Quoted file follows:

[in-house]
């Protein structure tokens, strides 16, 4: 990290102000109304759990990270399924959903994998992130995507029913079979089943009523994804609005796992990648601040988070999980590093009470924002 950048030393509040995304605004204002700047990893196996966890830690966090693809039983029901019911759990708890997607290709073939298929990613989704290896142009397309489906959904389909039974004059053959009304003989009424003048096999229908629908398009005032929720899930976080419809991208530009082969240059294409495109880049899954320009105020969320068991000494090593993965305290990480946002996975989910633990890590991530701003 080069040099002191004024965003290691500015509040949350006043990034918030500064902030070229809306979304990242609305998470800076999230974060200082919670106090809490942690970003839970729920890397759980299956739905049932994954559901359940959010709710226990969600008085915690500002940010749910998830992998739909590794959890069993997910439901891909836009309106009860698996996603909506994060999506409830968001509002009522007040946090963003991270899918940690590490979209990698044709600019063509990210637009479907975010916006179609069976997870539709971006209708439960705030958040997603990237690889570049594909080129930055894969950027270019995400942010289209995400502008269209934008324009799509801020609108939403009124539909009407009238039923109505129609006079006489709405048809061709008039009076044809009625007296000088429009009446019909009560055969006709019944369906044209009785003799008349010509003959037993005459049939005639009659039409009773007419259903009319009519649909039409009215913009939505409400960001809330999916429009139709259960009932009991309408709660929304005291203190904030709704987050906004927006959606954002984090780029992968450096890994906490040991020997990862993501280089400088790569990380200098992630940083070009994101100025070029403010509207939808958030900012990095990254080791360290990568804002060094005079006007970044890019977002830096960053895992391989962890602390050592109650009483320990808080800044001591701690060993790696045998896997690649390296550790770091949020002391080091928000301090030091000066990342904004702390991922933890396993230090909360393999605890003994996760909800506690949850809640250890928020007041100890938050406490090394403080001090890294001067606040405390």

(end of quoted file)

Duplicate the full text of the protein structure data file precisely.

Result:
[in-house]
């Protein structure tokens, strides 16, 4: 990290102000109304759990990270399924959903994998992130995507029913079979089943009523994804609005796992990648601040988070999980590093009470924002 950048030393509040995304605004204002700047990893196996966890830690966090693809039983029901019911759990708890997607290709073939298929990613989704290896142009397309489906959904389909039974004059053959009304003989009424003048096999229908629908398009005032929720899930976080419809991208530009082969240059294409495109880049899954320009105020969320068991000494090593993965305290990480946002996975989910633990890590991530701003 080069040099002191004024965003290691500015509040949350006043990034918030500064902030070229809306979304990242609305998470800076999230974060200082919670106090809490942690970003839970729920890397759980299956739905049932994954559901359940959010709710226990969600008085915690500002940010749910998830992998739909590794959890069993997910439901891909836009309106009860698996996603909506994060999506409830968001509002009522007040946090963003991270899918940690590490979209990698044709600019063509990210637009479907975010916006179609069976997870539709971006209708439960705030958040997603990237690889570049594909080129930055894969950027270019995400942010289209995400502008269209934008324009799509801020609108939403009124539909009407009238039923109505129609006079006489709405048809061709008039009076044809009625007296000088429009009446019909009560055969006709019944369906044209009785003799008349010509003959037993005459049939005639009659039409009773007419259903009319009519649909039409009215913009939505409400960001809330999916429009139709259960009932009991309408709660929304005291203190904030709704987050906004927006959606954002984090780029992968450096890994906490040991020997990862993501280089400088790569990380200098992630940083070009994101100025070029403010509207939808958030900012990095990254080791360290990568804002060094005079006007970044890019977002830096960053895992391989962890602390050592109650009483320990808080800044001591701690060993790696045998896997690649390296550790770091949020002391080091928000301090030091000066990342904004702390991922933890396993230090909360393999605890003994996760909800506690949850809640250890928020007041100890938050406490090394403080001090890294001067606040405390």